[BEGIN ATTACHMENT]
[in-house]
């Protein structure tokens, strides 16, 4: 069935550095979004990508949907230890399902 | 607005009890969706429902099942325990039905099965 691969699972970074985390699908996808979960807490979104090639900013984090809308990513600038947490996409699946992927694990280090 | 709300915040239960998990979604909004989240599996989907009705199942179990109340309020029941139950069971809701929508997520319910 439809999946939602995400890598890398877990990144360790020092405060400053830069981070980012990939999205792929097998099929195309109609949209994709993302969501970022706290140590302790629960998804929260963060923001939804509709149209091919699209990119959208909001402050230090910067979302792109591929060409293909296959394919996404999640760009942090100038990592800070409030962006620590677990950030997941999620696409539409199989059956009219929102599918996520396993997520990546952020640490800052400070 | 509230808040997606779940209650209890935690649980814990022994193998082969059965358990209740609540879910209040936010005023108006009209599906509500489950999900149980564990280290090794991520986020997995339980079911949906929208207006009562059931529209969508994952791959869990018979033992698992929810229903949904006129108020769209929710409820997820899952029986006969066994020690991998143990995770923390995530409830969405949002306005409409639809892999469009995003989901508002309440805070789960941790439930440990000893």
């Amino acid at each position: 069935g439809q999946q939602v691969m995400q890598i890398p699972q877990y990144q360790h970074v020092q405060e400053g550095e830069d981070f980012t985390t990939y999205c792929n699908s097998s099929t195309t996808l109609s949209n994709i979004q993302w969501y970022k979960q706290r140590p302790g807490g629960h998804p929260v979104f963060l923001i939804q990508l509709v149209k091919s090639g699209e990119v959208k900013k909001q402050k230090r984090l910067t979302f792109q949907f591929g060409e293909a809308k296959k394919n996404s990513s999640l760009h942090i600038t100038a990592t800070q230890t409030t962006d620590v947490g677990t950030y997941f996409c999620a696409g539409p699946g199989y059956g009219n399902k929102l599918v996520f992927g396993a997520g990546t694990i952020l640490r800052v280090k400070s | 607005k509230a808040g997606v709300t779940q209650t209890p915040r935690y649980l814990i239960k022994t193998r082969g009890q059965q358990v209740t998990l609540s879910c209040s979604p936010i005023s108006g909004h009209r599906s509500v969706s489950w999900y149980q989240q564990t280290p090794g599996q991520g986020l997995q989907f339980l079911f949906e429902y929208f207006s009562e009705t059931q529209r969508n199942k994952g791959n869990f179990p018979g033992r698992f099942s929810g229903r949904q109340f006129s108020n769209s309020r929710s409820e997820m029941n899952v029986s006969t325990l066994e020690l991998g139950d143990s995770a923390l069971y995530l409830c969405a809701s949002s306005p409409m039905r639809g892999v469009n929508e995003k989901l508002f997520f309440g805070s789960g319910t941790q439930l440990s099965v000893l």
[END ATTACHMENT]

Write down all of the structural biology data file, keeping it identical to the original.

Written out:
[in-house]
């Protein structure tokens, strides 16, 4: 069935550095979004990508949907230890399902 | 607005009890969706429902099942325990039905099965 691969699972970074985390699908996808979960807490979104090639900013984090809308990513600038947490996409699946992927694990280090 | 709300915040239960998990979604909004989240599996989907009705199942179990109340309020029941139950069971809701929508997520319910 439809999946939602995400890598890398877990990144360790020092405060400053830069981070980012990939999205792929097998099929195309109609949209994709993302969501970022706290140590302790629960998804929260963060923001939804509709149209091919699209990119959208909001402050230090910067979302792109591929060409293909296959394919996404999640760009942090100038990592800070409030962006620590677990950030997941999620696409539409199989059956009219929102599918996520396993997520990546952020640490800052400070 | 509230808040997606779940209650209890935690649980814990022994193998082969059965358990209740609540879910209040936010005023108006009209599906509500489950999900149980564990280290090794991520986020997995339980079911949906929208207006009562059931529209969508994952791959869990018979033992698992929810229903949904006129108020769209929710409820997820899952029986006969066994020690991998143990995770923390995530409830969405949002306005409409639809892999469009995003989901508002309440805070789960941790439930440990000893």
């Amino acid at each position: 069935g439809q999946q939602v691969m995400q890598i890398p699972q877990y990144q360790h970074v020092q405060e400053g550095e830069d981070f980012t985390t990939y999205c792929n699908s097998s099929t195309t996808l109609s949209n994709i979004q993302w969501y970022k979960q706290r140590p302790g807490g629960h998804p929260v979104f963060l923001i939804q990508l509709v149209k091919s090639g699209e990119v959208k900013k909001q402050k230090r984090l910067t979302f792109q949907f591929g060409e293909a809308k296959k394919n996404s990513s999640l760009h942090i600038t100038a990592t800070q230890t409030t962006d620590v947490g677990t950030y997941f996409c999620a696409g539409p699946g199989y059956g009219n399902k929102l599918v996520f992927g396993a997520g990546t694990i952020l640490r800052v280090k400070s | 607005k509230a808040g997606v709300t779940q209650t209890p915040r935690y649980l814990i239960k022994t193998r082969g009890q059965q358990v209740t998990l609540s879910c209040s979604p936010i005023s108006g909004h009209r599906s509500v969706s489950w999900y149980q989240q564990t280290p090794g599996q991520g986020l997995q989907f339980l079911f949906e429902y929208f207006s009562e009705t059931q529209r969508n199942k994952g791959n869990f179990p018979g033992r698992f099942s929810g229903r949904q109340f006129s108020n769209s309020r929710s409820e997820m029941n899952v029986s006969t325990l066994e020690l991998g139950d143990s995770a923390l069971y995530l409830c969405a809701s949002s306005p409409m039905r639809g892999v469009n929508e995003k989901l508002f997520f309440g805070s789960g319910t941790q439930l440990s099965v000893l």